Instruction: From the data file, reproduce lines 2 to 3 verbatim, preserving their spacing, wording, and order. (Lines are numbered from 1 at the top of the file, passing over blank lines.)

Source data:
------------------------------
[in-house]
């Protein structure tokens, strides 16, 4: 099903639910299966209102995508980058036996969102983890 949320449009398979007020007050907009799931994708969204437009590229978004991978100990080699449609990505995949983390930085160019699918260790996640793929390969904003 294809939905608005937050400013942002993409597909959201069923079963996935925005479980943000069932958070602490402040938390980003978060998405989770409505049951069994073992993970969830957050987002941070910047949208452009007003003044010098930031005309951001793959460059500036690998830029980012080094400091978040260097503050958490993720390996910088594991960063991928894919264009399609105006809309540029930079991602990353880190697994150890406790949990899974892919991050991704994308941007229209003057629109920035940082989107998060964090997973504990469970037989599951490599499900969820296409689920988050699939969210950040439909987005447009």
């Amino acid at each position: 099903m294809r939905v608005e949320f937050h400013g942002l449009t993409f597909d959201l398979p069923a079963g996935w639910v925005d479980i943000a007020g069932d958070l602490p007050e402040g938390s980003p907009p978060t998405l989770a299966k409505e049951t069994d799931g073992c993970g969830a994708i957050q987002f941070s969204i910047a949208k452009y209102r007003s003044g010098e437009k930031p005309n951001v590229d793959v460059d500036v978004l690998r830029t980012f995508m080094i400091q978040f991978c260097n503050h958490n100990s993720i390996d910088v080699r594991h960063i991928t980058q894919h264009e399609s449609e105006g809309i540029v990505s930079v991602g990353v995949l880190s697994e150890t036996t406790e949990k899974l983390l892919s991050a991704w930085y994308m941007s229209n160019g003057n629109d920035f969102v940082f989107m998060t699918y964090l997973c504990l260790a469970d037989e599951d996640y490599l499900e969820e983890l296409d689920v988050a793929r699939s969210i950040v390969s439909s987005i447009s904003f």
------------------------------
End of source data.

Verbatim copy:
């Protein structure tokens, strides 16, 4: 099903639910299966209102995508980058036996969102983890 949320449009398979007020007050907009799931994708969204437009590229978004991978100990080699449609990505995949983390930085160019699918260790996640793929390969904003 294809939905608005937050400013942002993409597909959201069923079963996935925005479980943000069932958070602490402040938390980003978060998405989770409505049951069994073992993970969830957050987002941070910047949208452009007003003044010098930031005309951001793959460059500036690998830029980012080094400091978040260097503050958490993720390996910088594991960063991928894919264009399609105006809309540029930079991602990353880190697994150890406790949990899974892919991050991704994308941007229209003057629109920035940082989107998060964090997973504990469970037989599951490599499900969820296409689920988050699939969210950040439909987005447009």
């Amino acid at each position: 099903m294809r939905v608005e949320f937050h400013g942002l449009t993409f597909d959201l398979p069923a079963g996935w639910v925005d479980i943000a007020g069932d958070l602490p007050e402040g938390s980003p907009p978060t998405l989770a299966k409505e049951t069994d799931g073992c993970g969830a994708i957050q987002f941070s969204i910047a949208k452009y209102r007003s003044g010098e437009k930031p005309n951001v590229d793959v460059d500036v978004l690998r830029t980012f995508m080094i400091q978040f991978c260097n503050h958490n100990s993720i390996d910088v080699r594991h960063i991928t980058q894919h264009e399609s449609e105006g809309i540029v990505s930079v991602g990353v995949l880190s697994e150890t036996t406790e949990k899974l983390l892919s991050a991704w930085y994308m941007s229209n160019g003057n629109d920035f969102v940082f989107m998060t699918y964090l997973c504990l260790a469970d037989e599951d996640y490599l499900e969820e983890l296409d689920v988050a793929r699939s969210i950040v390969s439909s987005i447009s904003f």